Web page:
REVIEW: New Lyric music director Mazzola brings early Verdi to life in strong, lovely ‘Luisa Miller’

By Crista Zivanovic

For anyone who thinks they don’t like or understand opera, “Luisa Miller,” an early opera by the famous and prolific composer Giuseppe Verdi, offers a chance to experience what all the fuss is about. Better-known Verdi operas are “La Traviata,” “Rigoletto,” and “Aida.”

Not seen on Chicago’s Lyric Opera stage since 1982, this superb new-to-Chicago production has it all — meddling helicopter parents who interfere in their children’s lives to deadly effect; treachery, jealousy, sacrifice, blackmail — and poison; a truly dastardly villain with the highly apt name, Wurm (the German word for snake, and he really is one!); the sweet, innocent young Luisa, undone by her own goodness and sense of honor; a handsome and daring hero, Luisa’s beloved Rodolfo, who crosses his father’s wishes for the woman he adores; and the equally ill-fated Federica, a regal, royal woman of wealth with her own sense of honor who nevertheless tries to bend circumstances to serve her own desires.
This production of “Luisa” marks the Lyric conducting debut of Enrique Mazzola, Lyric’s music director designate, chosen to replace Sir Andrew Davis. Mazzola, a lauded expert in conducting early Verdi, brought to the Saturday, Oct. 12th opening night a verve and excitement that bodes well for Lyric’s future. “Luisa” marks the first installment of Lyric’s Early Verdi Series, to be presented over the coming years and conducted by Mazzola.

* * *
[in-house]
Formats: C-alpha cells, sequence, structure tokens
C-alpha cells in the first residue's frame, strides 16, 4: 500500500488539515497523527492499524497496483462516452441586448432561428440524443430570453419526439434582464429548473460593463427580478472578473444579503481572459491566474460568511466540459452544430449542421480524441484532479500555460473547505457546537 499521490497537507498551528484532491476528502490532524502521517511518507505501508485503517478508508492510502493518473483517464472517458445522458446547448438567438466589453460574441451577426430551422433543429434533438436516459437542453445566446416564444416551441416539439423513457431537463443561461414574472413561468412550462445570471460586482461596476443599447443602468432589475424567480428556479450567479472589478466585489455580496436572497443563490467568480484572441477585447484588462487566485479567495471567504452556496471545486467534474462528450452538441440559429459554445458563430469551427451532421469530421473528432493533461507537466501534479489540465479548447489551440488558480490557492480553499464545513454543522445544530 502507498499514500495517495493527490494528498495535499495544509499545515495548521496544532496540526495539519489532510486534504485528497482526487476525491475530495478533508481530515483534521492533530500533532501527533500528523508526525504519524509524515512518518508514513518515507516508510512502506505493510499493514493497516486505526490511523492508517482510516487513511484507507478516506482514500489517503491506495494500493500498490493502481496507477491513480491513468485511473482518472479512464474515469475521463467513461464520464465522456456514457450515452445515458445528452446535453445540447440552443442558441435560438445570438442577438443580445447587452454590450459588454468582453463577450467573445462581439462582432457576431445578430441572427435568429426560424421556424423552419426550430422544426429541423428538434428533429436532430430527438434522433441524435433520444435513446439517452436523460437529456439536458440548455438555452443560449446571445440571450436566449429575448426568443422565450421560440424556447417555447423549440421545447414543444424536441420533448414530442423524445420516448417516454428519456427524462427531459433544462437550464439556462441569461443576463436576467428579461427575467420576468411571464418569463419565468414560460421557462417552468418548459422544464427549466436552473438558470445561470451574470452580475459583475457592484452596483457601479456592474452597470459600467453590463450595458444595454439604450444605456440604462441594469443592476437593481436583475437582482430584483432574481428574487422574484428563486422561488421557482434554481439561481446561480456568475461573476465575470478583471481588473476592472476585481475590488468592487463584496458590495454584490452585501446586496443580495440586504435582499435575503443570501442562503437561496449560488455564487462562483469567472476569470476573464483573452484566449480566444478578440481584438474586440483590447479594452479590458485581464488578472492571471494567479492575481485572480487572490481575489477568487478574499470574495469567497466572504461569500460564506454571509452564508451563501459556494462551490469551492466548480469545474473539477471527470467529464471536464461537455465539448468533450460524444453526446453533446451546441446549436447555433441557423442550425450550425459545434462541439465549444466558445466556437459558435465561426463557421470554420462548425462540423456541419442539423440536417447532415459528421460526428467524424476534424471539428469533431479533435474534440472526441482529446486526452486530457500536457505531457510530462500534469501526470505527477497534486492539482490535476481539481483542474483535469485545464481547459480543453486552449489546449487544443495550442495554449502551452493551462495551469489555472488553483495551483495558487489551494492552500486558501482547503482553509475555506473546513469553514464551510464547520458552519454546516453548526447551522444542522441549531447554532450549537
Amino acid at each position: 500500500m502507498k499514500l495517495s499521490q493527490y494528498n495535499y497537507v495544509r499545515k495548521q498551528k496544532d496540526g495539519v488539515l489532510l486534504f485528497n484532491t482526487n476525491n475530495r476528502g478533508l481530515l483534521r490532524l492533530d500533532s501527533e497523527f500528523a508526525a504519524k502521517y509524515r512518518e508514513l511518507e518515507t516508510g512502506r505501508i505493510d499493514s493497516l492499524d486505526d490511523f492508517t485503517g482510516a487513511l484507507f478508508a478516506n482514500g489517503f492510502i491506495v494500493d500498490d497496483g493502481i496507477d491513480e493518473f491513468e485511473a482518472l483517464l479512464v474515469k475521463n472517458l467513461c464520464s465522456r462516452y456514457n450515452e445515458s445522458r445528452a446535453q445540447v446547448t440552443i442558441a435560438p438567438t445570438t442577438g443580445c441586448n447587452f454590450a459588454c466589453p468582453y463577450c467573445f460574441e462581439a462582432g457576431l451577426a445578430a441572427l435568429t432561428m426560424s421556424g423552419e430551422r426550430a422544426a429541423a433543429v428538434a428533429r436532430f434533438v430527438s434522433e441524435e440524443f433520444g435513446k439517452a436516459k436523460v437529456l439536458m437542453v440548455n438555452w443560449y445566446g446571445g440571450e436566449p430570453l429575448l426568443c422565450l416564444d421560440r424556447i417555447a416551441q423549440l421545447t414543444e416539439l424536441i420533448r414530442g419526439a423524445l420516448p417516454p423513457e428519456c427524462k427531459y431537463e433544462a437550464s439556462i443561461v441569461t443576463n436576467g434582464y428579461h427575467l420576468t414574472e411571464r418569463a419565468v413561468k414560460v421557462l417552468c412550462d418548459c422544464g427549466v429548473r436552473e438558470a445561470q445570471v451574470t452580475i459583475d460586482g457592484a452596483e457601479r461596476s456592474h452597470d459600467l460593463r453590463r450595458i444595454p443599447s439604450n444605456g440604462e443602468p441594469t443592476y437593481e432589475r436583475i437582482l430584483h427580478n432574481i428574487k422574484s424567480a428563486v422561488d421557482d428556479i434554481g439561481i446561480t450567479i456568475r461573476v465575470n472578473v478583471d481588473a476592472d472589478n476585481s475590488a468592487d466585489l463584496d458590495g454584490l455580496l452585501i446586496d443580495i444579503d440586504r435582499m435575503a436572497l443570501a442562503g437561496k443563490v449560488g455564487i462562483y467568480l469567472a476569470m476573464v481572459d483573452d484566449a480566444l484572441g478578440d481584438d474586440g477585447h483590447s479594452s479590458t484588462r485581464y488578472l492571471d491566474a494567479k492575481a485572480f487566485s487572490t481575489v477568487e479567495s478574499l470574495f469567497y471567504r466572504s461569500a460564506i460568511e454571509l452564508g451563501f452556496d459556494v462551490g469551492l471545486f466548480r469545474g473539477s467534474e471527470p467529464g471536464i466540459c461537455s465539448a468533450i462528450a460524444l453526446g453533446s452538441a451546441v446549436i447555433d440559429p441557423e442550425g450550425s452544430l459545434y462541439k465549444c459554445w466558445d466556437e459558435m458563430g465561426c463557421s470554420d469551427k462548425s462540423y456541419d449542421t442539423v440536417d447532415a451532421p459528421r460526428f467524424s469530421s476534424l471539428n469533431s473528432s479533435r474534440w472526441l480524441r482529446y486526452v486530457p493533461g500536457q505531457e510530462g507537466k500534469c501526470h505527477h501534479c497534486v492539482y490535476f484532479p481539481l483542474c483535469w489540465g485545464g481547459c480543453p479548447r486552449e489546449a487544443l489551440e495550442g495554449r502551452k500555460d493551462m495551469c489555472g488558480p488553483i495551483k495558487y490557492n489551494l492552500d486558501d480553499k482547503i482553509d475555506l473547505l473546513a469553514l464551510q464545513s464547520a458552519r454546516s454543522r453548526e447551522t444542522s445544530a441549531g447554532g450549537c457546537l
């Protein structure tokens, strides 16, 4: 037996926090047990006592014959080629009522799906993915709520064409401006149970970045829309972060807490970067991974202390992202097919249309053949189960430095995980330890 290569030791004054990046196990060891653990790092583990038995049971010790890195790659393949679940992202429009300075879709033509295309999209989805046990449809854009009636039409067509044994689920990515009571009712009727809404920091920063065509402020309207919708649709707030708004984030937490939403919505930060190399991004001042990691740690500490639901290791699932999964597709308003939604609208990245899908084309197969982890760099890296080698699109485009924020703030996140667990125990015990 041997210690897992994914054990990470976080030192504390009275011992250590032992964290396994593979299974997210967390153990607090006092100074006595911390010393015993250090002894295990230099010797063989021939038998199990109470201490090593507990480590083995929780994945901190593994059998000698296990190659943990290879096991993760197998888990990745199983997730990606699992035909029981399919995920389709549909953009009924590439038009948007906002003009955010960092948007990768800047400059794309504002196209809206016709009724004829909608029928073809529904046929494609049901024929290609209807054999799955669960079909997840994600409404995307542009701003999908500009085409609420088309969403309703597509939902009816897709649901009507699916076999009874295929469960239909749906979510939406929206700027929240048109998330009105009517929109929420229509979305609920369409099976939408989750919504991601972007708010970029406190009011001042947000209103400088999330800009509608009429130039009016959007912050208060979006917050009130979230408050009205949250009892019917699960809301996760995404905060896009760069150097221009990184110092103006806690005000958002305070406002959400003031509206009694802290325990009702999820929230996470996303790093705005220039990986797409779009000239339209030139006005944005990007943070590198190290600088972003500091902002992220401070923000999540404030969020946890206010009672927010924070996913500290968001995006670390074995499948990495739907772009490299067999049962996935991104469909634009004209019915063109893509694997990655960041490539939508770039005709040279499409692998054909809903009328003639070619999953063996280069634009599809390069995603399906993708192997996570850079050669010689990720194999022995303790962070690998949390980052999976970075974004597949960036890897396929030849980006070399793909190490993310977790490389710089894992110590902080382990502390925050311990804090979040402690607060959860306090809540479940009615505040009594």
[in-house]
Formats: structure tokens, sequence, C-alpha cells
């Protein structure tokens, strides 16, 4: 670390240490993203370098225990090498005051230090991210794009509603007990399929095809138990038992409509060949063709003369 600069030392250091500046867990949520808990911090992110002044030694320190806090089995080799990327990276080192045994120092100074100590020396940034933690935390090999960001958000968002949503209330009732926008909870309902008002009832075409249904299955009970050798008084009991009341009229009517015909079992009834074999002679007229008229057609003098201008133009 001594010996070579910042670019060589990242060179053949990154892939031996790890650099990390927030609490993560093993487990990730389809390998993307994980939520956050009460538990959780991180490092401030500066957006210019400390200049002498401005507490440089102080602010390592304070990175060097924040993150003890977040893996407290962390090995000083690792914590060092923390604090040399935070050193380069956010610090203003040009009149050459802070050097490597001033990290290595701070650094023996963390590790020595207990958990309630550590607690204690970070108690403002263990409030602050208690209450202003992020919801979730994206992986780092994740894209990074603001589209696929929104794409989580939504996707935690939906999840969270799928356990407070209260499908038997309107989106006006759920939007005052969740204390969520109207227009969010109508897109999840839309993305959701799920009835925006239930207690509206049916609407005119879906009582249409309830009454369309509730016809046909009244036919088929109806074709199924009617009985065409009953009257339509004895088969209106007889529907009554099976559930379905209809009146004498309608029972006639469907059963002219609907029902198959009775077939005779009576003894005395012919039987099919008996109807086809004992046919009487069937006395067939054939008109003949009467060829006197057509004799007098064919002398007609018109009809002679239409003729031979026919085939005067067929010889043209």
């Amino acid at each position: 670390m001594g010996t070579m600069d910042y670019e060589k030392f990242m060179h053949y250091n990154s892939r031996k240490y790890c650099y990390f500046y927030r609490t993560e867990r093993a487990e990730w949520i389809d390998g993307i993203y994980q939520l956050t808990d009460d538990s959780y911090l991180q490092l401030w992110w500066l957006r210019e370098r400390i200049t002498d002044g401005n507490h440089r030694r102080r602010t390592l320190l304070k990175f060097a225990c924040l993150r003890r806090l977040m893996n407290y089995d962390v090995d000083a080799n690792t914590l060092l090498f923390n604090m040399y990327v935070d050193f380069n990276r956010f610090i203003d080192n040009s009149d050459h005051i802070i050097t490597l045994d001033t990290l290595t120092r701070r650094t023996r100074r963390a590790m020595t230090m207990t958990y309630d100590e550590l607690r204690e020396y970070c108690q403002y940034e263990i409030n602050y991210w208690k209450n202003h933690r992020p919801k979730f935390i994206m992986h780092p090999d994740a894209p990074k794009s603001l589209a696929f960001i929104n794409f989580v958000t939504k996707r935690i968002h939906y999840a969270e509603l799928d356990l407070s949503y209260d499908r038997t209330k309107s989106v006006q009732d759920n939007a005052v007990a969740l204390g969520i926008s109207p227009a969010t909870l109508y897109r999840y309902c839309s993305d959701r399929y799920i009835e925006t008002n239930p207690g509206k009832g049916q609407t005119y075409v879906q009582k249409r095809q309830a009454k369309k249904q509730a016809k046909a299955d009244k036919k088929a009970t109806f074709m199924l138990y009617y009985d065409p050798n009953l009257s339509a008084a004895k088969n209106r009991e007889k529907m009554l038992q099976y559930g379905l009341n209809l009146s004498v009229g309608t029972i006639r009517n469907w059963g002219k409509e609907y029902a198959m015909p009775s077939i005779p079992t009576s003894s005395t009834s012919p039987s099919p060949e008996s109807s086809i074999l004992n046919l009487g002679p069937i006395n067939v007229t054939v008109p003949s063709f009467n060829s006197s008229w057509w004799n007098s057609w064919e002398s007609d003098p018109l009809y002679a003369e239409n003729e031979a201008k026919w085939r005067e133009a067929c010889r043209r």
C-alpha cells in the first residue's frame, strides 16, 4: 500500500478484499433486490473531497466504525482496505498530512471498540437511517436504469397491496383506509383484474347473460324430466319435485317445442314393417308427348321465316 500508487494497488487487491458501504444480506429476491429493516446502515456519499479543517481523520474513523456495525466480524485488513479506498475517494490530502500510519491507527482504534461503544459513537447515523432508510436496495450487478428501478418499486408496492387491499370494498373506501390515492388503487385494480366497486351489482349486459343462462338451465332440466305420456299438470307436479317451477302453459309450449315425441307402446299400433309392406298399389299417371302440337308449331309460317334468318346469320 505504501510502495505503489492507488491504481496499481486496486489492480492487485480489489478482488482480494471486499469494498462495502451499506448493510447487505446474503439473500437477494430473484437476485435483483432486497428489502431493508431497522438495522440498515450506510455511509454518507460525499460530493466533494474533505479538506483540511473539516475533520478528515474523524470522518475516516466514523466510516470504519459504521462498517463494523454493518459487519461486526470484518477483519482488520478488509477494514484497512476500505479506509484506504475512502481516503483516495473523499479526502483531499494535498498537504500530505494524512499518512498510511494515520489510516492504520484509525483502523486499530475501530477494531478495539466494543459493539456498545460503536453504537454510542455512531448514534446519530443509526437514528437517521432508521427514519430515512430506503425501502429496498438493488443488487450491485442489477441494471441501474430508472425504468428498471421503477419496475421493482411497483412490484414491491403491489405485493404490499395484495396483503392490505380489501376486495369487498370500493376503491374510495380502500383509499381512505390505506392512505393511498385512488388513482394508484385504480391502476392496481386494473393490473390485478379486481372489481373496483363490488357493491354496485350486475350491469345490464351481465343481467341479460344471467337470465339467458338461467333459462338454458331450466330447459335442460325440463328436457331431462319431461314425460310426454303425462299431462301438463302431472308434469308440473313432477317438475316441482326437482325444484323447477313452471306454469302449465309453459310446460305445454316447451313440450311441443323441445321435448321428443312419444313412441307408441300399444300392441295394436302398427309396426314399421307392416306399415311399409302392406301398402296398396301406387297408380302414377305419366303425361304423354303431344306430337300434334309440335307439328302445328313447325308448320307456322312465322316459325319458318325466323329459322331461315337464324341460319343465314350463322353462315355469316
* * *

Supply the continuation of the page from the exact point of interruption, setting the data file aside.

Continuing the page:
The action takes place in the Tyrolean Alps, and the scenery and stage design by Michael Yeargan are simple yet evocative: you can almost smell the mountain air. Designed by Dunya Ramicova, the costumes are lush,

Krassimira Stoyanova and Joseph Calleja star in “Luisa Miller” at Chicago Lyric Opera through Oct. 31, 2019. (Photo by Todd Rosenberg)

colorful and of the period (mid-1800s), When all the soldiers are assembled on stage in their emerald-green and silver uniforms, it is a grand spectacle, matched by the grand ladies in their crimson velvet gowns. An outsize horse statue representing the grandeur of the important personages of the village, is an imposing contrast to the rustic life and simple characters of Luisa (Krassimira Stoyanova) and her father, Miller (Ryan Center alumnus Quinn Kelsey).

The singing, featuring an outstanding international cast, is gorgeous, and all the singers are solid actors in their own right, making you love — and loathe — the characters, and enhancing the twisty sub-plots. Highlights include the aria, Quando le sere al placido, by tenor Joseph Calleja (Rodolfo), reflecting  Calleja’s formidable talent, and the stunning a cappella quartet by Stoyanova, Alisa Kolosova (Federica), Christian Van Horn (Rodolfo’s scheming father, the Count), and Soloman Howard (the exquisitely sinister Wurm).
FYI: Through Oct. 31 at the Lyric Opera House, 20 N. Wacker Drive, Chicago. Tickets start at $39 and are available at or by calling 312-827-5600.




Crista Zivanovic has spent four decades as a veteran journalist and editor writing about and experiencing the arts and culture scene in Miami, Chicago and Milwaukee, among other favorite cities. She joins Columnist Phil Potempa on-air as a contributor on Potempa’s weekly “Of Notoriety” radio show broadcast on WJOB 1230 AM. She can be reached at